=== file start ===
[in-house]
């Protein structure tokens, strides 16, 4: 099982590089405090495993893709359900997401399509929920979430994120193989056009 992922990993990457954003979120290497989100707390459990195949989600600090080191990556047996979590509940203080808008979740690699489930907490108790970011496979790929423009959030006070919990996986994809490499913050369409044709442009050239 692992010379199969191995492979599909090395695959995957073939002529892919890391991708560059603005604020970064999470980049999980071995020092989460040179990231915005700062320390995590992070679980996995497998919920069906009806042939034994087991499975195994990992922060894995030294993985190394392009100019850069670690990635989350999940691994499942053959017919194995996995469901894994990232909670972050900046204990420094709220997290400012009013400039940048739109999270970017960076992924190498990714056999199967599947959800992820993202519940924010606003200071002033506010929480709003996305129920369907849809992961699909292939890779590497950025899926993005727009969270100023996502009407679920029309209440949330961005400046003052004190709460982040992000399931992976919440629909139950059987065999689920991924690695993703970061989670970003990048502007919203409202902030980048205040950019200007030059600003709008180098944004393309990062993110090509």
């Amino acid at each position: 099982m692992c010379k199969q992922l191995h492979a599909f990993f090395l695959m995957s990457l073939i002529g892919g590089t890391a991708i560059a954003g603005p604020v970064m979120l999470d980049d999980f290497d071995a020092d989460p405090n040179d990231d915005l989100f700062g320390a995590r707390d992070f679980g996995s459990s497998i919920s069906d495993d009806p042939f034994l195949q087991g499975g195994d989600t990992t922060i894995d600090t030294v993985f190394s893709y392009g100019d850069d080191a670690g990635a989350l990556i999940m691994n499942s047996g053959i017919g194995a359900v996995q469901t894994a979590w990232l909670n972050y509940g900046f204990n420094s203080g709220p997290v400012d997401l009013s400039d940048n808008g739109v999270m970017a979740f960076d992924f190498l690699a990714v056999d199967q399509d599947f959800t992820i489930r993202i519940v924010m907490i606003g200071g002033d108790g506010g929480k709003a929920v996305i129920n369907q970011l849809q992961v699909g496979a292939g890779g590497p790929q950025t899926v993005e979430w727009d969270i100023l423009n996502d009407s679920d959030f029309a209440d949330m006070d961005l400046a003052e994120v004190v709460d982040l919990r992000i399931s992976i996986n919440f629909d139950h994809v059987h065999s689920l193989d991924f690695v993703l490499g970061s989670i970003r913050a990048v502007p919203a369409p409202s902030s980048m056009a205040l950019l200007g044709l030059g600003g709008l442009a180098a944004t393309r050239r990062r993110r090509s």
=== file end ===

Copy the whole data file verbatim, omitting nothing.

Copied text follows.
[in-house]
């Protein structure tokens, strides 16, 4: 099982590089405090495993893709359900997401399509929920979430994120193989056009 992922990993990457954003979120290497989100707390459990195949989600600090080191990556047996979590509940203080808008979740690699489930907490108790970011496979790929423009959030006070919990996986994809490499913050369409044709442009050239 692992010379199969191995492979599909090395695959995957073939002529892919890391991708560059603005604020970064999470980049999980071995020092989460040179990231915005700062320390995590992070679980996995497998919920069906009806042939034994087991499975195994990992922060894995030294993985190394392009100019850069670690990635989350999940691994499942053959017919194995996995469901894994990232909670972050900046204990420094709220997290400012009013400039940048739109999270970017960076992924190498990714056999199967599947959800992820993202519940924010606003200071002033506010929480709003996305129920369907849809992961699909292939890779590497950025899926993005727009969270100023996502009407679920029309209440949330961005400046003052004190709460982040992000399931992976919440629909139950059987065999689920991924690695993703970061989670970003990048502007919203409202902030980048205040950019200007030059600003709008180098944004393309990062993110090509």
């Amino acid at each position: 099982m692992c010379k199969q992922l191995h492979a599909f990993f090395l695959m995957s990457l073939i002529g892919g590089t890391a991708i560059a954003g603005p604020v970064m979120l999470d980049d999980f290497d071995a020092d989460p405090n040179d990231d915005l989100f700062g320390a995590r707390d992070f679980g996995s459990s497998i919920s069906d495993d009806p042939f034994l195949q087991g499975g195994d989600t990992t922060i894995d600090t030294v993985f190394s893709y392009g100019d850069d080191a670690g990635a989350l990556i999940m691994n499942s047996g053959i017919g194995a359900v996995q469901t894994a979590w990232l909670n972050y509940g900046f204990n420094s203080g709220p997290v400012d997401l009013s400039d940048n808008g739109v999270m970017a979740f960076d992924f190498l690699a990714v056999d199967q399509d599947f959800t992820i489930r993202i519940v924010m907490i606003g200071g002033d108790g506010g929480k709003a929920v996305i129920n369907q970011l849809q992961v699909g496979a292939g890779g590497p790929q950025t899926v993005e979430w727009d969270i100023l423009n996502d009407s679920d959030f029309a209440d949330m006070d961005l400046a003052e994120v004190v709460d982040l919990r992000i399931s992976i996986n919440f629909d139950h994809v059987h065999s689920l193989d991924f690695v993703l490499g970061s989670i970003r913050a990048v502007p919203a369409p409202s902030s980048m056009a205040l950019l200007g044709l030059g600003g709008l442009a180098a944004t393309r050239r990062r993110r090509s």